Harrison v. Union Pacific R. Co., 45 F. Supp. 2d 680 (E.D. Mo. 1999)

US District Court for the Eastern District of Missouri - 45 F. Supp. 2d 680 (E.D. Mo. 1999)
March 11, 1999

45 F. Supp. 2d 680 (1999)

Hugh W. HARRISON, Jr., Plaintiff,

No. 4:98 CV 1445 DDN.

United States District Court, E.D. Missouri, Eastern Division.

March 11, 1999.

*681 Patrick J. Hagerty, Gray and Ritter, St. Louis, MO, Phillip J. Duncan, Little Rock, AR, for plaintiff.

Stephen M. Buckley, Union Pacific Railroad Company, St. Louis, MO, for defendants.


NOCE, United States Magistrate Judge.

This action is before the Court upon the motion of the plaintiff to remand the action to the Missouri state circuit court (Doc. No. 15) and the motions of the defendants to dismiss for lack of personal jurisdiction (filed August 26 and October 15, 1998) (Doc. No. 17) and to transfer the action (Doc. No. 24). The parties have consented to the exercise of authority by a United States Magistrate Judge under 28 U.S.C. § 636(c). A hearing was held on these motions on January 15, 1999.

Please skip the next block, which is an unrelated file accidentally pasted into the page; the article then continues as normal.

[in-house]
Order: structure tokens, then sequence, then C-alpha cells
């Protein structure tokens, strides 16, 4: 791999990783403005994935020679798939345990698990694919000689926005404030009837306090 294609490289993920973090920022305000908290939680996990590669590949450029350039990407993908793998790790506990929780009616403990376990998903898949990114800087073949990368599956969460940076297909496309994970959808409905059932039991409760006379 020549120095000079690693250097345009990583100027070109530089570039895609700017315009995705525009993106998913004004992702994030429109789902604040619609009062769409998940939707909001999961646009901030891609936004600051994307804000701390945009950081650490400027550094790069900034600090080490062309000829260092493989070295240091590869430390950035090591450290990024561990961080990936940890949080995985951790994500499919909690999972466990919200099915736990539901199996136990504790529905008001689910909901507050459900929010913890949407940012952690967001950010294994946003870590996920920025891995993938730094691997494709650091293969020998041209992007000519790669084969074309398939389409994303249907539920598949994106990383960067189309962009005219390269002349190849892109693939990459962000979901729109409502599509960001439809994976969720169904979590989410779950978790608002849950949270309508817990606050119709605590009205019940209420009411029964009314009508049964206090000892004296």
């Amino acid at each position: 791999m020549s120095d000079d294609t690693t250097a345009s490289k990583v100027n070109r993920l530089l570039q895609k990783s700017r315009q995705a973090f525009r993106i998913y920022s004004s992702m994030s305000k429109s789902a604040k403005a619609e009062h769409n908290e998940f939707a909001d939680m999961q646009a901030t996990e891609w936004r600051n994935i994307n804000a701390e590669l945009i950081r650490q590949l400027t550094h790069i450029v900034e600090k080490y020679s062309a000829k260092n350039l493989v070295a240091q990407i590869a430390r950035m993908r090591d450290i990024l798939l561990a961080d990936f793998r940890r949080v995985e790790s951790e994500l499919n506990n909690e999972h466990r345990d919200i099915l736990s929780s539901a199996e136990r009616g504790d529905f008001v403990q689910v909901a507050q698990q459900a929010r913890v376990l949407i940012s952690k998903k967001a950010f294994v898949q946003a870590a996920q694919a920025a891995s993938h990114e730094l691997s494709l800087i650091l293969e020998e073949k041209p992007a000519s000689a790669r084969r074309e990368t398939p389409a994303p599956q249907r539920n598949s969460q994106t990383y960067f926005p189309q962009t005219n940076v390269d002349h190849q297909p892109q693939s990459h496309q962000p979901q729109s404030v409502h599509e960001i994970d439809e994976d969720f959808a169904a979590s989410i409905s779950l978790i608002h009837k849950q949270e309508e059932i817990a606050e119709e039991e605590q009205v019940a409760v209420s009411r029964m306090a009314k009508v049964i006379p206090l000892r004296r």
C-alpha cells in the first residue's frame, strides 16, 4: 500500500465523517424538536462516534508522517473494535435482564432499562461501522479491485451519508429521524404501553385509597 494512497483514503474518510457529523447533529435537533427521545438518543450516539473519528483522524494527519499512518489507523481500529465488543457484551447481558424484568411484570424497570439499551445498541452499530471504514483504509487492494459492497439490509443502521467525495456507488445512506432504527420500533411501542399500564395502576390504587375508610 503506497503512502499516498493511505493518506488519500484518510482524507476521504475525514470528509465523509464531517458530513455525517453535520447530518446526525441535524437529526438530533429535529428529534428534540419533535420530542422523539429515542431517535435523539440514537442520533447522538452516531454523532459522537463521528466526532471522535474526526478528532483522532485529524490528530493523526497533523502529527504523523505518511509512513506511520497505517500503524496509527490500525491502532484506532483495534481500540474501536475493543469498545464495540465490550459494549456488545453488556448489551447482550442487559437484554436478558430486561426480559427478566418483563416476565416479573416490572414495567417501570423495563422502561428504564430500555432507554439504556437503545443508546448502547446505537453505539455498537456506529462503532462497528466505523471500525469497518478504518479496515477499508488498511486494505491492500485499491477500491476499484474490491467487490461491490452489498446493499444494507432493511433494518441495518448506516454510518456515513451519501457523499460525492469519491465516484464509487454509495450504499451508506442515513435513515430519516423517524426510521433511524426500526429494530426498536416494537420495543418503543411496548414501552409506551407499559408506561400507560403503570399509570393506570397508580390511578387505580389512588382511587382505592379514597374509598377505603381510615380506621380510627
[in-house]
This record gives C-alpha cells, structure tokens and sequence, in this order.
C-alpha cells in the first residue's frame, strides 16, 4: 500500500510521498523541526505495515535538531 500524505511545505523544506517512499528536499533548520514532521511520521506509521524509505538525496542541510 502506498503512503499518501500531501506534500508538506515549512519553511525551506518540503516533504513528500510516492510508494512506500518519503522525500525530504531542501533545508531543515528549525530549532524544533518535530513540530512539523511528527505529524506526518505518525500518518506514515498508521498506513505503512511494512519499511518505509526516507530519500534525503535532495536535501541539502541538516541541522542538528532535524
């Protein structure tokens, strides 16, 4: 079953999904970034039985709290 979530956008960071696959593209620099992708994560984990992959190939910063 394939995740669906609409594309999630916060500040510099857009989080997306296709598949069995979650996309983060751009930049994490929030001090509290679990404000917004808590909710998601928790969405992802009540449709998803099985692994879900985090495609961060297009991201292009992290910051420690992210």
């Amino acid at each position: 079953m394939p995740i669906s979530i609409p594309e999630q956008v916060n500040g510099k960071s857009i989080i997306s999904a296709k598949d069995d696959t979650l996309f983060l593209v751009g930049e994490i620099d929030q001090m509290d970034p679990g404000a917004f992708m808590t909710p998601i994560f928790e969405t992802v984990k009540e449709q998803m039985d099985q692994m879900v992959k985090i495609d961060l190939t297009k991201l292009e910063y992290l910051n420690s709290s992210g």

Plaintiff Hugh W. Harrison, Jr., as the administrator of the estate of decedent Joseph E. Privett, commenced this action in the Circuit Court of the City of St. Louis. Defendant Union Pacific Railroad Company (Union Pacific) removed the action to this Court, under 28 U.S.C. § 1441, invoking the diversity of citizenship subject matter jurisdiction of the Court, granted by 28 U.S.C. § 1332.